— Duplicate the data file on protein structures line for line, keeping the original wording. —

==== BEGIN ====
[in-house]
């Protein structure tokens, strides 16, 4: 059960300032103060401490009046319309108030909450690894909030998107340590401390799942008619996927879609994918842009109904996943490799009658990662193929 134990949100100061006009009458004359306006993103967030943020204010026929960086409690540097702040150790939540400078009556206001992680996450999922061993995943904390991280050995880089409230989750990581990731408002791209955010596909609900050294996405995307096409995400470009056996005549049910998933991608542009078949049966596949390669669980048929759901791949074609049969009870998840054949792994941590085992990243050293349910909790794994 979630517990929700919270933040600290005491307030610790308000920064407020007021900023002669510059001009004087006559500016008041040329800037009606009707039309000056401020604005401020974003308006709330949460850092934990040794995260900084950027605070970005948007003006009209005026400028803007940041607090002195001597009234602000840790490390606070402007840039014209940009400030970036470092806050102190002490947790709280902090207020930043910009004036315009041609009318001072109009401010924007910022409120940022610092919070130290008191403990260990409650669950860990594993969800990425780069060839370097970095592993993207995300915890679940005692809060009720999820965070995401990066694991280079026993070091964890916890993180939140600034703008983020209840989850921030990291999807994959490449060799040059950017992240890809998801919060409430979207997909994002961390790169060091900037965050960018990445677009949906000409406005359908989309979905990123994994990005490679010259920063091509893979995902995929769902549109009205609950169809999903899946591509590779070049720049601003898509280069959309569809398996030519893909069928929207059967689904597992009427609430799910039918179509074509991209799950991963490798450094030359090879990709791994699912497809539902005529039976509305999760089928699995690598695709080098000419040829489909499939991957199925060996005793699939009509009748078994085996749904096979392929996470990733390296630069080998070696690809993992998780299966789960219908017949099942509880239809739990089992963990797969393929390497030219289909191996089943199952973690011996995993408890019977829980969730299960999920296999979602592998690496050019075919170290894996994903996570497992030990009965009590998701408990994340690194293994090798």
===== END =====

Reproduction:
[in-house]
């Protein structure tokens, strides 16, 4: 059960300032103060401490009046319309108030909450690894909030998107340590401390799942008619996927879609994918842009109904996943490799009658990662193929 134990949100100061006009009458004359306006993103967030943020204010026929960086409690540097702040150790939540400078009556206001992680996450999922061993995943904390991280050995880089409230989750990581990731408002791209955010596909609900050294996405995307096409995400470009056996005549049910998933991608542009078949049966596949390669669980048929759901791949074609049969009870998840054949792994941590085992990243050293349910909790794994 979630517990929700919270933040600290005491307030610790308000920064407020007021900023002669510059001009004087006559500016008041040329800037009606009707039309000056401020604005401020974003308006709330949460850092934990040794995260900084950027605070970005948007003006009209005026400028803007940041607090002195001597009234602000840790490390606070402007840039014209940009400030970036470092806050102190002490947790709280902090207020930043910009004036315009041609009318001072109009401010924007910022409120940022610092919070130290008191403990260990409650669950860990594993969800990425780069060839370097970095592993993207995300915890679940005692809060009720999820965070995401990066694991280079026993070091964890916890993180939140600034703008983020209840989850921030990291999807994959490449060799040059950017992240890809998801919060409430979207997909994002961390790169060091900037965050960018990445677009949906000409406005359908989309979905990123994994990005490679010259920063091509893979995902995929769902549109009205609950169809999903899946591509590779070049720049601003898509280069959309569809398996030519893909069928929207059967689904597992009427609430799910039918179509074509991209799950991963490798450094030359090879990709791994699912497809539902005529039976509305999760089928699995690598695709080098000419040829489909499939991957199925060996005793699939009509009748078994085996749904096979392929996470990733390296630069080998070696690809993992998780299966789960219908017949099942509880239809739990089992963990797969393929390497030219289909191996089943199952973690011996995993408890019977829980969730299960999920296999979602592998690496050019075919170290894996994903996570497992030990009965009590998701408990994340690194293994090798």